"However, by July 18 or 19, this low pressure area in the Bay of Bengal is expected to die down and moderate to heavy rainfall is expected to hit the states of Uttar Pradesh, Bihar, Haryana continuously for three to four days," the weather forecaster said.

Madhavan Rajeevan, former secretary in the Union Ministry of Earth Sciences, told Gaon Connection that the present drought-like conditions in states like Uttar Pradesh was a temporary phase.

"The present conditions will continue till three-four days after which it is hoped that the northern plains will record heavy rainfall. The entire deficit of rainfall in states like Uttar Pradesh may not be compensated by these rains in the coming days but some improvement is bound to happen," Rajeevan said.

Also Read: Climate change expected to annually cause 250,000 deaths between 2030-2050; WHO lists five priority actions

Daya Shankar Srivastava, an agricultural scientist and incharge head at the Katia-based farm science centre in Sitapur (UP) told Gaon Connection that a delay in the sowing of the paddy crop will delay the rabi [winter crops like wheat] crops too.

"This will cost farmers immensely as most of them, who can afford to irrigate their crops by artificial means, are doing so in order to save their sown paddy from damage. This irrigation is expensive as paddy needs a lot of water to sustain itself in such hot and humid conditions," Srivastava explained.

"This cost of (paddy) irrigation is hard to recover during the sale of the harvested crop. Also, the sown paddy is in a very fragile stage. In hot and humid conditions, if it doesn't rain for long, the risk of infestation by pests grows. This increases the farmers' expense on pesticides and severely affects the yield," the scientist said.

Climate change at play?

The second instalment of the Intergovernmental Panel on Climate Change (IPCC) Working Group II report, titled Climate Change 2022: Impacts, Adaptation and Vulnerability stated that climate-related risks to agriculture and food systems in Asia will progressively intensify with the changing climate, with differentiated impacts across the region.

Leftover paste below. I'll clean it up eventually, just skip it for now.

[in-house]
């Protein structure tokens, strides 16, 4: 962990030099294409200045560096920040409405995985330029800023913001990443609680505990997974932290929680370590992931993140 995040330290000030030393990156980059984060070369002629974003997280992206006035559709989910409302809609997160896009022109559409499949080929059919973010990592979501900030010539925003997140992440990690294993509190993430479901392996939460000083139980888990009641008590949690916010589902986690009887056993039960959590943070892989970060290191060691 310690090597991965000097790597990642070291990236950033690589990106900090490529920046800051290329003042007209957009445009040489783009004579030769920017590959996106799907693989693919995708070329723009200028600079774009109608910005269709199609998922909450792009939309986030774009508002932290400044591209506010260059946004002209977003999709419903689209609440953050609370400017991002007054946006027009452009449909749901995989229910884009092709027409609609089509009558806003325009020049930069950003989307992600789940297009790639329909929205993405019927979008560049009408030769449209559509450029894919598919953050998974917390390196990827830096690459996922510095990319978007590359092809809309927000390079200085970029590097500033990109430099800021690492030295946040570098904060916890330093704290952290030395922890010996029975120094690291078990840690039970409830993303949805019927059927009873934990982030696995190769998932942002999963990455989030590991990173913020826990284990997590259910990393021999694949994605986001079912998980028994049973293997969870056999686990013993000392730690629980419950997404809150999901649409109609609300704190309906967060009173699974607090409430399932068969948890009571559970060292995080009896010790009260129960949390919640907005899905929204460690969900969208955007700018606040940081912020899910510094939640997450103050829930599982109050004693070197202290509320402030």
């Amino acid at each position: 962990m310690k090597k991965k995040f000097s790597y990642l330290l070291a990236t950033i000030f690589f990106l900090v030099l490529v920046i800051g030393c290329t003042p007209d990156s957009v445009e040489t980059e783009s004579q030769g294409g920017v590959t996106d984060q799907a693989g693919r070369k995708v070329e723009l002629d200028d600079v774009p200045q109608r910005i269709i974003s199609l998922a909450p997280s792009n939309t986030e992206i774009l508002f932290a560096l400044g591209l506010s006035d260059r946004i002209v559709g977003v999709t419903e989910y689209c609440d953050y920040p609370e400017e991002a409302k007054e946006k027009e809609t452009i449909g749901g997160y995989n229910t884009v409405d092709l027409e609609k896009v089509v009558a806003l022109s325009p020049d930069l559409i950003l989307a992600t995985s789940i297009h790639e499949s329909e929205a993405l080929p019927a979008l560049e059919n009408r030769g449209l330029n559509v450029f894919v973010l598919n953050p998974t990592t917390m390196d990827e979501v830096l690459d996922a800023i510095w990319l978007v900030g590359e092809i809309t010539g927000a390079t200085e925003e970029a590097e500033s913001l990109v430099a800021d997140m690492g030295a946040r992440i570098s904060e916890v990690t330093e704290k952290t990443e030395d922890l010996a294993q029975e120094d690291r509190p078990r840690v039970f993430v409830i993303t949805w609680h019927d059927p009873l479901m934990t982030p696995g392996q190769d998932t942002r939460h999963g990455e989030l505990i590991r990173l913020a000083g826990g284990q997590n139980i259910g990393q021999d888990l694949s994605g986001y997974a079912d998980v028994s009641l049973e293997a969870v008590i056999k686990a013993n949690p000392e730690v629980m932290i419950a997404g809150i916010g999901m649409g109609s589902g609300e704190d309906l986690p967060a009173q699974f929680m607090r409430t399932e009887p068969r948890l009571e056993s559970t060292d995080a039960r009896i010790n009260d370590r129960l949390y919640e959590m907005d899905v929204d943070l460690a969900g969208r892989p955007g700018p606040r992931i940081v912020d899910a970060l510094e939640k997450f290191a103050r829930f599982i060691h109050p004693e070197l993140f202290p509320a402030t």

"For instance, in South Asia, extreme climatic conditions are threatening food security, thus agro-based economies like India and Pakistan are the most vulnerable to climate change in this regard," the report released earlier this year said.

"In India, rice production can decrease from 10 per cent to 30 per cent, whereas maize production can decrease from 25 per cent to 70 per cent, assuming a range of temperature increase from 1 degree to 4 degrees Celsius," the report underlined.

It is however difficult to say if such deviations of rainfall away from the plains of India is the new normal, said Madhavan, who is also known as 'Monsoon Man' because of his extensive research on the Indian summer monsoon. "The trend is very much there but if these weather fluctuations are bound to repeat year after year remains to be seen," he added.

Crop diversification needed

"Crop diversification needs to be prioritised. I appeal to the farmers that if they are finding it difficult to sustain paddy in the present conditions, they should not waste their time and resources and move on to the cultivation of crops like pulses and oilseeds," agriculture scientist Srivastava said.

Shravan Kumar, a professor in the Department of Genetics and Plant Breeding in the Varanasi-based Banaras Hindu University suggested that paddy farmers can employ the direct seeding technique to avoid losses.

"If it's been more than 30 days since the sowing of paddy, then the farmer should cut off the top part of the plant and only keep the length of the plant which is usually the length when the field is irrigated. Also, ensure a distance of 10 centimetres between two plants. This can help in minimising the losses," the professor told Gaon Connection.

However, many farmers remain in ignorance of the direct seeding technique to save their crop and reduce their losses. For them, it is all eyes to the sky.

Reported by Sumit Yadav in Unnao (UP), Ramji Mishra in Sitapur (UP), Ankit Singh in Varanasi (UP), Manoj Chaudhary in Ranchi (Jharkhand), Rahul Kumar in Bihar, and Pratyaksh Srivastava in Lucknow (UP).

drought paddy farmers rice rainfall #Jharkhand #Bihar #uttarpradesh